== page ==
The world of gourmet dining is rich with talent, but with Chef Paolo Casanova, one doesn't just dine; one embarks on a transcendent culinary voyage.
Paolo Casanova: The Interview
When did you first discover your passion for cooking, and what inspired you to become a chef?
I am a son of restaurateurs, my mother is a chef, and my father has been a hotel owner and manager for two generations.
Ever since I was a child, I breathed kitchen air, and my pastime was tidying up warehouses or peeling vegetables. My passion was born when I was attending hotel management school, and I started to realize that my profession would give me space for creativity.
How did growing up in Italy, in the beautiful Cortina region, influence your culinary style and approach to cooking?
I am from Belluno, Dolomites, more precisely from Campolongo di Cadore, a mountain environment with traditional Dolomite food. But the real luck for a cook born in Italy is the vast pool of ingredients, and the culinary tradition is enormous. In each of my menus, there is always a little piece of home.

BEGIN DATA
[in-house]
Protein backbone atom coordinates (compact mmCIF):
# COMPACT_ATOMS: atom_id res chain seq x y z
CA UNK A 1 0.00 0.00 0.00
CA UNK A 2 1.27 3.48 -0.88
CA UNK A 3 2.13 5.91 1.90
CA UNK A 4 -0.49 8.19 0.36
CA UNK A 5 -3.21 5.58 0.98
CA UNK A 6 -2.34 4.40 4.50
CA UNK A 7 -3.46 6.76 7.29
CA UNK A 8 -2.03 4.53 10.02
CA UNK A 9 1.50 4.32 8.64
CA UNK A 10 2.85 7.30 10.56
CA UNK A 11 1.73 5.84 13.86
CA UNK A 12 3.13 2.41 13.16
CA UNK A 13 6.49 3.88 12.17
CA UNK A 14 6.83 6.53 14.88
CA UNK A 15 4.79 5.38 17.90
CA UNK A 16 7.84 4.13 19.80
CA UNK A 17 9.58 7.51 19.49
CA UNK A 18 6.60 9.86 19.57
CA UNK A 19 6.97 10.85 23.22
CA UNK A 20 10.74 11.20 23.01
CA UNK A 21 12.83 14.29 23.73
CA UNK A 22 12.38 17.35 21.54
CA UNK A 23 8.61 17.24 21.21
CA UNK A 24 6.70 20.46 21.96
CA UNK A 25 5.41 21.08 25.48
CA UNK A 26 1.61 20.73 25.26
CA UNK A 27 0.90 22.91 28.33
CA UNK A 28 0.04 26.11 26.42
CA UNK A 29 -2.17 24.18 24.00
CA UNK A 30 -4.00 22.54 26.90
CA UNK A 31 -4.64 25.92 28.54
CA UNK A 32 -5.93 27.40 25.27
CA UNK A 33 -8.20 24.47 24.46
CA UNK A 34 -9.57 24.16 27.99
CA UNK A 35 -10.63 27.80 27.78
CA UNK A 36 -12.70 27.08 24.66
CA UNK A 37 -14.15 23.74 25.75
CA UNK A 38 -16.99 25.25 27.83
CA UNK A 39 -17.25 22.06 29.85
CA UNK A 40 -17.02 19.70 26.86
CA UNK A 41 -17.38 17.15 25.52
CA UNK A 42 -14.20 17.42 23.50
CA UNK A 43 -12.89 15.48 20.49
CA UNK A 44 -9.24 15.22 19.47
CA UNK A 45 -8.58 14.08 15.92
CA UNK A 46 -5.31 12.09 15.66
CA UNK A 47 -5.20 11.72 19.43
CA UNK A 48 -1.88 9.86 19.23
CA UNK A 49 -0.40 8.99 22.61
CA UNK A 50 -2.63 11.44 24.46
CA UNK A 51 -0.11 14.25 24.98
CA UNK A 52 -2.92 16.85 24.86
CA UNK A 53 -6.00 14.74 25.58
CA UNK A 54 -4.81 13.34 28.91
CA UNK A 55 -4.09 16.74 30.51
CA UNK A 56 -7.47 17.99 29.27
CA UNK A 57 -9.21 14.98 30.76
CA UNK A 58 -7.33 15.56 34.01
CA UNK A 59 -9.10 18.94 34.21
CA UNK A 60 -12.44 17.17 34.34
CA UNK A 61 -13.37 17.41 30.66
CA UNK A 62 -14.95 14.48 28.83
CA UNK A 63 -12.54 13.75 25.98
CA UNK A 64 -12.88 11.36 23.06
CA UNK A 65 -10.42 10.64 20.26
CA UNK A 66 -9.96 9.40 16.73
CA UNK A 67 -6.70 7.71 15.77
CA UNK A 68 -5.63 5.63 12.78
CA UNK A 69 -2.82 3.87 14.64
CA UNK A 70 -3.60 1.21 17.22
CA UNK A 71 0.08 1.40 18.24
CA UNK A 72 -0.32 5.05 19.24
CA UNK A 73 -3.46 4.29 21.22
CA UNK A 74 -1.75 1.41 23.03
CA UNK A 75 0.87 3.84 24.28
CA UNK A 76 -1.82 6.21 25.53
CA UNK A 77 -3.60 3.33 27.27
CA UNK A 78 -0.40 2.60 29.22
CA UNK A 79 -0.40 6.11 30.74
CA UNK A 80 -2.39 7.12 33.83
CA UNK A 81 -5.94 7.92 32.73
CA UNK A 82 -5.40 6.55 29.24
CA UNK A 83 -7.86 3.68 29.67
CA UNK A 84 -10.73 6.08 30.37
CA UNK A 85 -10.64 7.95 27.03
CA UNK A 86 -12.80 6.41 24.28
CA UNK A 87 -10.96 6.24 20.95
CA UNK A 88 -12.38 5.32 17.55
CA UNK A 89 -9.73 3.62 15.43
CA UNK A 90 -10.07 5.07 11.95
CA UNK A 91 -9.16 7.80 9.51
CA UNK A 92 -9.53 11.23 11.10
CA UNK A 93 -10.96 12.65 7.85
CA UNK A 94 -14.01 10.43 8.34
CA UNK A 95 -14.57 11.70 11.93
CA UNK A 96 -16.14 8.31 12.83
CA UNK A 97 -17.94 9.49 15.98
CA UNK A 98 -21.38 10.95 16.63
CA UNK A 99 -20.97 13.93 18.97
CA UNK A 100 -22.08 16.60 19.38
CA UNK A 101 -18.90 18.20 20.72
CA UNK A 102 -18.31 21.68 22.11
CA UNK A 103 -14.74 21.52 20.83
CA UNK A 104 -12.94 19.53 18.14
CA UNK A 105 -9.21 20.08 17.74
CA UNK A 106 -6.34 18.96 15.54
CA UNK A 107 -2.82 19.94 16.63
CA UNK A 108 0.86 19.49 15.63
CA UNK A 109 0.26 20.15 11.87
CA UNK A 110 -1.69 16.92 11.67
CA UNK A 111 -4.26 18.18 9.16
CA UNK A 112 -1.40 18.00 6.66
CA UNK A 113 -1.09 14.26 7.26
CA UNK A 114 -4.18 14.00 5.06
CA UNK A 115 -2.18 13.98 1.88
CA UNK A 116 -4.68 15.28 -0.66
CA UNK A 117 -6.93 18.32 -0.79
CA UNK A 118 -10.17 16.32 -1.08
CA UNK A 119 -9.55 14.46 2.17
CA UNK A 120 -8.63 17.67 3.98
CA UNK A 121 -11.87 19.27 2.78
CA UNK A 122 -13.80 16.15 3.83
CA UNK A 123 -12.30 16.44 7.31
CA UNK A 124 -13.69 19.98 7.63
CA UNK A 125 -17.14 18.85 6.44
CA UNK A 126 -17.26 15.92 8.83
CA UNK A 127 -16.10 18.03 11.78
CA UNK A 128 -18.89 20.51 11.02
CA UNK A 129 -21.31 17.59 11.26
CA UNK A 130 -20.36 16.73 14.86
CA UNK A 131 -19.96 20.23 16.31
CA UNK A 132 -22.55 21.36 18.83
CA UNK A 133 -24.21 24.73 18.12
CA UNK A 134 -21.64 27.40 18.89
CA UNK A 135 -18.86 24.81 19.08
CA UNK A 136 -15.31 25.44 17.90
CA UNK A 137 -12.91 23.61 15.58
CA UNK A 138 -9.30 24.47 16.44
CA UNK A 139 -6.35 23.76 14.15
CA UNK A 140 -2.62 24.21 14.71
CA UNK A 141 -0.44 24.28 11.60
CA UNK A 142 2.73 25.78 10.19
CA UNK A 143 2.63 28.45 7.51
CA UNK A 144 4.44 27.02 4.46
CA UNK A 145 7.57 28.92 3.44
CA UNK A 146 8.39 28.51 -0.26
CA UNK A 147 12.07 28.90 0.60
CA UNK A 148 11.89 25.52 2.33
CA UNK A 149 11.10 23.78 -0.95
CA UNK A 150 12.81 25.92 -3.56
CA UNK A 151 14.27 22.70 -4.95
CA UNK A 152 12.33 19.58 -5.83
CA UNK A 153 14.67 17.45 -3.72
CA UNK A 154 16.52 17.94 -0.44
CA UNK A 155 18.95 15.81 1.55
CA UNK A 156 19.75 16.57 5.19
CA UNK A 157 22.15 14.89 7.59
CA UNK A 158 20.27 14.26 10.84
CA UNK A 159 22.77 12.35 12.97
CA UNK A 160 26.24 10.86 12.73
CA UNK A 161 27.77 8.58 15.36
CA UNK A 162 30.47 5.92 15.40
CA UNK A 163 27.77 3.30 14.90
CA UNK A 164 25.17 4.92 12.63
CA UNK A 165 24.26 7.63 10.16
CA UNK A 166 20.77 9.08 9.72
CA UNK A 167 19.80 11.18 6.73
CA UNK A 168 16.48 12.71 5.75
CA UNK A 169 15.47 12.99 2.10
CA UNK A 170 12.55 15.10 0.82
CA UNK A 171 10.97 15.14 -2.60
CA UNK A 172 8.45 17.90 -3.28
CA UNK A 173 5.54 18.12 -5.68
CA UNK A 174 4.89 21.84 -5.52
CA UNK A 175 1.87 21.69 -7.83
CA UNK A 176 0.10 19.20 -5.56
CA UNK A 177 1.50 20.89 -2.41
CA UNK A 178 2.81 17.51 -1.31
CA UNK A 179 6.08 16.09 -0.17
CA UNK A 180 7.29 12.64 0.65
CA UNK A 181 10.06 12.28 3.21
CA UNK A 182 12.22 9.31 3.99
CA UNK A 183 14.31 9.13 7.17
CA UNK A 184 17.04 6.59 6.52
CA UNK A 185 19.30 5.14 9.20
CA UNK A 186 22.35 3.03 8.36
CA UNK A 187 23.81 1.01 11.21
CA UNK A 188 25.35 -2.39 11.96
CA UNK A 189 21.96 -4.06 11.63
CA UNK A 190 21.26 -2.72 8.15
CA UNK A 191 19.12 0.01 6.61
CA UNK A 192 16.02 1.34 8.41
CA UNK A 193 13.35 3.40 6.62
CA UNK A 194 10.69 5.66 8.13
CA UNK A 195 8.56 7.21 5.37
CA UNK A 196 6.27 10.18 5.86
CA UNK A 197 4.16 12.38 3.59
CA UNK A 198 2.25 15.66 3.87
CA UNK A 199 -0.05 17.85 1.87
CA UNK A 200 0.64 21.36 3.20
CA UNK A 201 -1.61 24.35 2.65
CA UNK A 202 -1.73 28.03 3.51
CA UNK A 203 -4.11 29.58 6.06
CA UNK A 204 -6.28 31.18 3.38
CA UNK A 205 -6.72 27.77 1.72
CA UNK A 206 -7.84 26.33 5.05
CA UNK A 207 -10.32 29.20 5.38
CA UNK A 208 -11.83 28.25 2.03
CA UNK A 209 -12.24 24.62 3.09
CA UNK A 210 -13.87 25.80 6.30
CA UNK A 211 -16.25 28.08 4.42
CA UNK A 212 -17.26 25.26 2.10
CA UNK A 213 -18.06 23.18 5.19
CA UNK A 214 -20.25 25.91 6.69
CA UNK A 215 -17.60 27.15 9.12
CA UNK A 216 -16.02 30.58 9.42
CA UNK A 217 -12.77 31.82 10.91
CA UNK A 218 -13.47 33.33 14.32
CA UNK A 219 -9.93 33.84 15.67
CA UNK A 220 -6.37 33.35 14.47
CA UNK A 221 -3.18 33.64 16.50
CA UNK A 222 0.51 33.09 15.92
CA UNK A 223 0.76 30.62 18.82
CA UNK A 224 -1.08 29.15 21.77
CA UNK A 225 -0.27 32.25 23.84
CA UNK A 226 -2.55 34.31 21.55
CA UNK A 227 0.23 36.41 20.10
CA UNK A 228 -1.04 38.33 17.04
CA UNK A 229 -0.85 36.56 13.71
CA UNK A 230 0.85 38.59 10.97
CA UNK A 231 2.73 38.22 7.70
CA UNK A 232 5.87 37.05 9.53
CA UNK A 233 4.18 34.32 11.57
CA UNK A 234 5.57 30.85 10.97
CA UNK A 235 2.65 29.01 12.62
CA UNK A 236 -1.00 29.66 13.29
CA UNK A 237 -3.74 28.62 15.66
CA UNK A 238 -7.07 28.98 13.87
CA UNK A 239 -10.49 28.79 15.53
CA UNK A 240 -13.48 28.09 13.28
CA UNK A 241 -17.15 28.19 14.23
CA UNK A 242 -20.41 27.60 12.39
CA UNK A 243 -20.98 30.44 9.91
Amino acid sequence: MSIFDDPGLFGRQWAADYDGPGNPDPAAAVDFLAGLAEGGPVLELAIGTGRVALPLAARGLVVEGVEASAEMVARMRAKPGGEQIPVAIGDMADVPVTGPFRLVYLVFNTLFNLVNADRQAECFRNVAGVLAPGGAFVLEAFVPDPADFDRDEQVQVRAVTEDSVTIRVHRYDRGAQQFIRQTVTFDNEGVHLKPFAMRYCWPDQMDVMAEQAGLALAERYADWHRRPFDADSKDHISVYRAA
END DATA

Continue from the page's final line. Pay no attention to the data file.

Can you share some insights into your experience working in Massimo Bottura's brigade and how it has shaped your career?
Working at La Francescana has been one of the most important things in my life, first of all because I saw the beginning when it still had only one star, and I stayed there until the arrival of the second star, thus experiencing the enthusiasm of the new. But above all, Massimo opened my mind and made me see that there is another way of cooking that still represents me today in my choices.
Can you describe your culinary style and the philosophy behind it? How significant sustainability and locally sourced ingredients are for you?